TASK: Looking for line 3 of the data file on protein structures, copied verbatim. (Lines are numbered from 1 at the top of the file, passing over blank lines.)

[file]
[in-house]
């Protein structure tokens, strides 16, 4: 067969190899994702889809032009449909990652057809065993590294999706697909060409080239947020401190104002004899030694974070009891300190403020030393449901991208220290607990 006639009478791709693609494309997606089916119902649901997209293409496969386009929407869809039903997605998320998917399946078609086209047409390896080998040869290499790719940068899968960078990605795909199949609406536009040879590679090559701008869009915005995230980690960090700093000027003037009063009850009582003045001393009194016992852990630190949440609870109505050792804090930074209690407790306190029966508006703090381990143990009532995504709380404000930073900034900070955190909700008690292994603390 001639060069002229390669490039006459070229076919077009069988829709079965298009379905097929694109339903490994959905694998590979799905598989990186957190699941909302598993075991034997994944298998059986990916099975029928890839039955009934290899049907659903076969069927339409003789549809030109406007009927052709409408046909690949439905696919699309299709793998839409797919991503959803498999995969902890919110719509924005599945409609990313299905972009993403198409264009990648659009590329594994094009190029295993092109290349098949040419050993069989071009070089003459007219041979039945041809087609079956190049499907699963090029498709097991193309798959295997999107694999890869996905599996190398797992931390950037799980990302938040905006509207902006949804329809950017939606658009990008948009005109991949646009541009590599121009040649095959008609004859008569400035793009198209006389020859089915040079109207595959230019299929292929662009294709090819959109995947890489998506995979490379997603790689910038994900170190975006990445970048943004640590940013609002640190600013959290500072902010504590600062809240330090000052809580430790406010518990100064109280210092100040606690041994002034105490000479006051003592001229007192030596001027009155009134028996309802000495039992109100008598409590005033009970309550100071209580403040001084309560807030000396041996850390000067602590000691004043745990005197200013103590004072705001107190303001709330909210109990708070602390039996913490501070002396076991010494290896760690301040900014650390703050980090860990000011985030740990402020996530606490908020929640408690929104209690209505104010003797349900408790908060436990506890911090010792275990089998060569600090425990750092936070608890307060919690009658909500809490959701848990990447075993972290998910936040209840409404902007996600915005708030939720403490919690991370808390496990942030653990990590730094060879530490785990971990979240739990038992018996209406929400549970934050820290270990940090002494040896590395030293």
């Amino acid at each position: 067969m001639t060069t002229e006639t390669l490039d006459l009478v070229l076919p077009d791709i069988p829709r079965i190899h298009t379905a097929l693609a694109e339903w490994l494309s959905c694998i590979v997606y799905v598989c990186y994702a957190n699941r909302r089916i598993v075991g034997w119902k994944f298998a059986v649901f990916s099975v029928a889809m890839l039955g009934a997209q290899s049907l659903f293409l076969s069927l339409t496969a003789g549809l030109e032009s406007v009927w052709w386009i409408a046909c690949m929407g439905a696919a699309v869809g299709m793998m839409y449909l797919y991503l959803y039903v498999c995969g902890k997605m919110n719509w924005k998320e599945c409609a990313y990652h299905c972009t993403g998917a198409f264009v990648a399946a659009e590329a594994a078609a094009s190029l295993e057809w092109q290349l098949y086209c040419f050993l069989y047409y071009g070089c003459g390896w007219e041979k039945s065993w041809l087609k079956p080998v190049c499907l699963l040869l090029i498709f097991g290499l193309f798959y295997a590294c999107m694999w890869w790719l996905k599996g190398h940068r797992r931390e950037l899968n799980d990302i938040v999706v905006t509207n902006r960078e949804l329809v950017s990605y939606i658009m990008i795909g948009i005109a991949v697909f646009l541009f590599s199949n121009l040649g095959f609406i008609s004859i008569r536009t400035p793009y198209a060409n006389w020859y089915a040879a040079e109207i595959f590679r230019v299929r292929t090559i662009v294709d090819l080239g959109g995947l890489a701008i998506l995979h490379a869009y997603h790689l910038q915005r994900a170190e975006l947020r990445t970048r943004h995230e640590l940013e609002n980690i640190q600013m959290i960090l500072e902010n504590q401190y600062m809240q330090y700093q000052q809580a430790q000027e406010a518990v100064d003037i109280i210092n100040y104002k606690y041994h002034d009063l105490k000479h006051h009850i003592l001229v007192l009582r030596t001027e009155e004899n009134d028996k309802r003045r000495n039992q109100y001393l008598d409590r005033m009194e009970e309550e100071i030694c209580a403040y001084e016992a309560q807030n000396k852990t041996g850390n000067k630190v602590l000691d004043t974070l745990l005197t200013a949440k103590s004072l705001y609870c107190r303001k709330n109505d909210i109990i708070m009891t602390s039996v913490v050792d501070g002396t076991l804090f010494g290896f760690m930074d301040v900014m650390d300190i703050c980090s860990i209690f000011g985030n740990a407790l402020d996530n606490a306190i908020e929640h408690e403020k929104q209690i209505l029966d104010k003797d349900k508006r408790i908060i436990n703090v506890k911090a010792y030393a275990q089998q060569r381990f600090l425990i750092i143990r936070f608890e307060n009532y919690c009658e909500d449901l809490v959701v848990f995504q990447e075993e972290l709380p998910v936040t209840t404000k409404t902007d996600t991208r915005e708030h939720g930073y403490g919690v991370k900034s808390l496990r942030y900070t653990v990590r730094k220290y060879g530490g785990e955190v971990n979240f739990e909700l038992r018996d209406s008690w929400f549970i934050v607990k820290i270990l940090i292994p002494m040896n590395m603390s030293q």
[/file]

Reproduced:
């Amino acid at each position: 067969m001639t060069t002229e006639t390669l490039d006459l009478v070229l076919p077009d791709i069988p829709r079965i190899h298009t379905a097929l693609a694109e339903w490994l494309s959905c694998i590979v997606y799905v598989c990186y994702a957190n699941r909302r089916i598993v075991g034997w119902k994944f298998a059986v649901f990916s099975v029928a889809m890839l039955g009934a997209q290899s049907l659903f293409l076969s069927l339409t496969a003789g549809l030109e032009s406007v009927w052709w386009i409408a046909c690949m929407g439905a696919a699309v869809g299709m793998m839409y449909l797919y991503l959803y039903v498999c995969g902890k997605m919110n719509w924005k998320e599945c409609a990313y990652h299905c972009t993403g998917a198409f264009v990648a399946a659009e590329a594994a078609a094009s190029l295993e057809w092109q290349l098949y086209c040419f050993l069989y047409y071009g070089c003459g390896w007219e041979k039945s065993w041809l087609k079956p080998v190049c499907l699963l040869l090029i498709f097991g290499l193309f798959y295997a590294c999107m694999w890869w790719l996905k599996g190398h940068r797992r931390e950037l899968n799980d990302i938040v999706v905006t509207n902006r960078e949804l329809v950017s990605y939606i658009m990008i795909g948009i005109a991949v697909f646009l541009f590599s199949n121009l040649g095959f609406i008609s004859i008569r536009t400035p793009y198209a060409n006389w020859y089915a040879a040079e109207i595959f590679r230019v299929r292929t090559i662009v294709d090819l080239g959109g995947l890489a701008i998506l995979h490379a869009y997603h790689l910038q915005r994900a170190e975006l947020r990445t970048r943004h995230e640590l940013e609002n980690i640190q600013m959290i960090l500072e902010n504590q401190y600062m809240q330090y700093q000052q809580a430790q000027e406010a518990v100064d003037i109280i210092n100040y104002k606690y041994h002034d009063l105490k000479h006051h009850i003592l001229v007192l009582r030596t001027e009155e004899n009134d028996k309802r003045r000495n039992q109100y001393l008598d409590r005033m009194e009970e309550e100071i030694c209580a403040y001084e016992a309560q807030n000396k852990t041996g850390n000067k630190v602590l000691d004043t974070l745990l005197t200013a949440k103590s004072l705001y609870c107190r303001k709330n109505d909210i109990i708070m009891t602390s039996v913490v050792d501070g002396t076991l804090f010494g290896f760690m930074d301040v900014m650390d300190i703050c980090s860990i209690f000011g985030n740990a407790l402020d996530n606490a306190i908020e929640h408690e403020k929104q209690i209505l029966d104010k003797d349900k508006r408790i908060i436990n703090v506890k911090a010792y030393a275990q089998q060569r381990f600090l425990i750092i143990r936070f608890e307060n009532y919690c009658e909500d449901l809490v959701v848990f995504q990447e075993e972290l709380p998910v936040t209840t404000k409404t902007d996600t991208r915005e708030h939720g930073y403490g919690v991370k900034s808390l496990r942030y900070t653990v990590r730094k220290y060879g530490g785990e955190v971990n979240f739990e909700l038992r018996d209406s008690w929400f549970i934050v607990k820290i270990l940090i292994p002494m040896n590395m603390s030293q």